So far this month I've read four books and only reviewed one. So I'll say a little about what else I've read.

I started the month with The Weed that Strings the Hangman's Bag by Alan Bradley. This is the second book in the author's 'Flavia de Luce' series. In this story Flavia finds herself involved with a travelling duo of puppeteers who suddenly turn up in Buckshaw. They can't pay for their van to be repaired so the vicar suggests they put on a performance in the village hall. Of course, it's not long before someone turns up dead and, as in the last book, Flavia has a lot more success in solving the crime than the local police. *Huge* fun. Love this series to bits and have book three on my library pile at the moment.

Next up, Syren by Angie Sage:

After their last adventures in The House of Foryx, Septimus returns to The Trading Post (the descriptions of this imaginary coastline were stunning) on Spit Fyre the dragon to pick up Jenna, Beetle, Nicko and Snorri. He finds them ensconced on Jenna's father's beautiful ship and only Jenna and Beetle will return with him on the dragon. A storm takes them off course and they crash land on an island. Spit Fyre is badly injured so they can't leave until he recovers. Is the island uninhabited? No, it's not. Septimus, as usual, finds trouble where he has not actually looked for it. This is such a great series. Very readable, a lot of humour and with characters who act like normal people. The books are aimed at 10 to 14 year olds I would say but are also a good, fun read for adults.

And lastly, The Uncommon Reader by Alan Bennett:

I snuck in a quick reread of this little book after reading Danielle at A Work in Progress's review of it here. And it was every bit as much fun as I remembered. The Queen chases one of her corgis into the mobile library, parked outside the palace, and ends up borrowing a book because she doesn't like not to. (So English.) It's by Ivy Compton Burnett and she finds it hard going but goes back for something else. A lad who works in the kitchen, Norman, helps her with titles and the queen is suddenly addicted to reading, which doesn't go down well with everyone... Such a joy this little book. Alan Bennett's unique brand of humour is understated and wonderful:

As it was, with this one she soon became engrossed and, passing her bedroom that night clutching his hot-water bottle, the duke heard her laugh out loud. He put his head round the door. 'All right, old girl?'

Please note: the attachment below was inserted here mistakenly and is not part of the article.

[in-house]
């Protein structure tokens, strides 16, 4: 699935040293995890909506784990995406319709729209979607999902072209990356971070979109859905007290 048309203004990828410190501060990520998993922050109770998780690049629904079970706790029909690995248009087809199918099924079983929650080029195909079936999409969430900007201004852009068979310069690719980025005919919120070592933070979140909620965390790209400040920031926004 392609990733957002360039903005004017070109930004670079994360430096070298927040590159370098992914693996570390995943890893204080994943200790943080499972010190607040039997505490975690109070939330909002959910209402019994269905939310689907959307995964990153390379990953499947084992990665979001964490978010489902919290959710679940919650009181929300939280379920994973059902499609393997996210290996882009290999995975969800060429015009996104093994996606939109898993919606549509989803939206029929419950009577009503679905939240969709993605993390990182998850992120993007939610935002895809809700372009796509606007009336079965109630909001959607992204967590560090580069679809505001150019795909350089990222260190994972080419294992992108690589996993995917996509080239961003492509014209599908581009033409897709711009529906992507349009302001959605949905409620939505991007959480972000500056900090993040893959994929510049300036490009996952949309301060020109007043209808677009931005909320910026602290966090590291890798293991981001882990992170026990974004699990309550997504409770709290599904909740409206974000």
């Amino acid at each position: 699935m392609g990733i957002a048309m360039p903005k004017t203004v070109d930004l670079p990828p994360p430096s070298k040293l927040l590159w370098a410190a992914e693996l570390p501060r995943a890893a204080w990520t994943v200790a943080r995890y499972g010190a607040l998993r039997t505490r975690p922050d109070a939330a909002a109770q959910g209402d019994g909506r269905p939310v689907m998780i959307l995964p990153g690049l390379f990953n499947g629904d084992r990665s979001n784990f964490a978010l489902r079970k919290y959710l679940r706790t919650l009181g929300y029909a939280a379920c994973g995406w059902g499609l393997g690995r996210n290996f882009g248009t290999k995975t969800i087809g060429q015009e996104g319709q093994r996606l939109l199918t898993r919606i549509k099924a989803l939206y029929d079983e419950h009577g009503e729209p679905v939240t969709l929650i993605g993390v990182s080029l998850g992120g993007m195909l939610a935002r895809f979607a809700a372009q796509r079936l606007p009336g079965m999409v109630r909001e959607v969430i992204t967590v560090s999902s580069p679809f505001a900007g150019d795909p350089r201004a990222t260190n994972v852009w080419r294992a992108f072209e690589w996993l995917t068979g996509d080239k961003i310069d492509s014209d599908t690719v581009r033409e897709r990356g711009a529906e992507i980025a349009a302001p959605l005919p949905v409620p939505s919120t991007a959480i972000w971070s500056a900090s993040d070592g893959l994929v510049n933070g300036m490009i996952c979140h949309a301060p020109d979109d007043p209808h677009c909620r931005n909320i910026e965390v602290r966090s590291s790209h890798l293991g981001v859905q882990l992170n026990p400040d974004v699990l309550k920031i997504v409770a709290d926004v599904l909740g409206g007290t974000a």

'Of course, I'm reading.'

'Again?' And he went off shaking his head.

Joyous. Anyone looking for a nice little Christmas pressie for someone bookish could do a lot worse.

And, last but not least I have to give a virtual pat on the back for the book title that made me laugh the most. It was amongst the recs for my American challenge and the pat goes to Kay at My Random Acts of reading. Book one of the Alafair Tucker series she recommended by Donis Casey is called, The Old Buzzard had it Coming. I'm still tittering.

Thursday, 10 November 2011

My American states challenge - post 2

I had an excellent response to my request for books for my new, open-ended, challenge to read my way around the United States. With all the books I have lined up I could be doing this for a lot longer than two or three years: think ten!!! LOL. Several people thought that such a challenge would also apply very nicely to this country, the UK, and I was delighted to hear that Margaret at BooksPlease has actually decided to try it. Do check out her post, here.

I thought I'd use this post to list a few of the suggestions I've had and to stick up a few photos of the books I own that I think might be suitable to read. I tried to take one of all of them on the shelf first:

Not all that successful but it gives an idea of how many I already own - almost forty - that I can make a start on. Add to that around a dozen sundry titles downloaded to my Kindle and I'm starting with fifty it seems.

Anyway, photographing them in two piles seemed to be the way to go so this the non-fiction: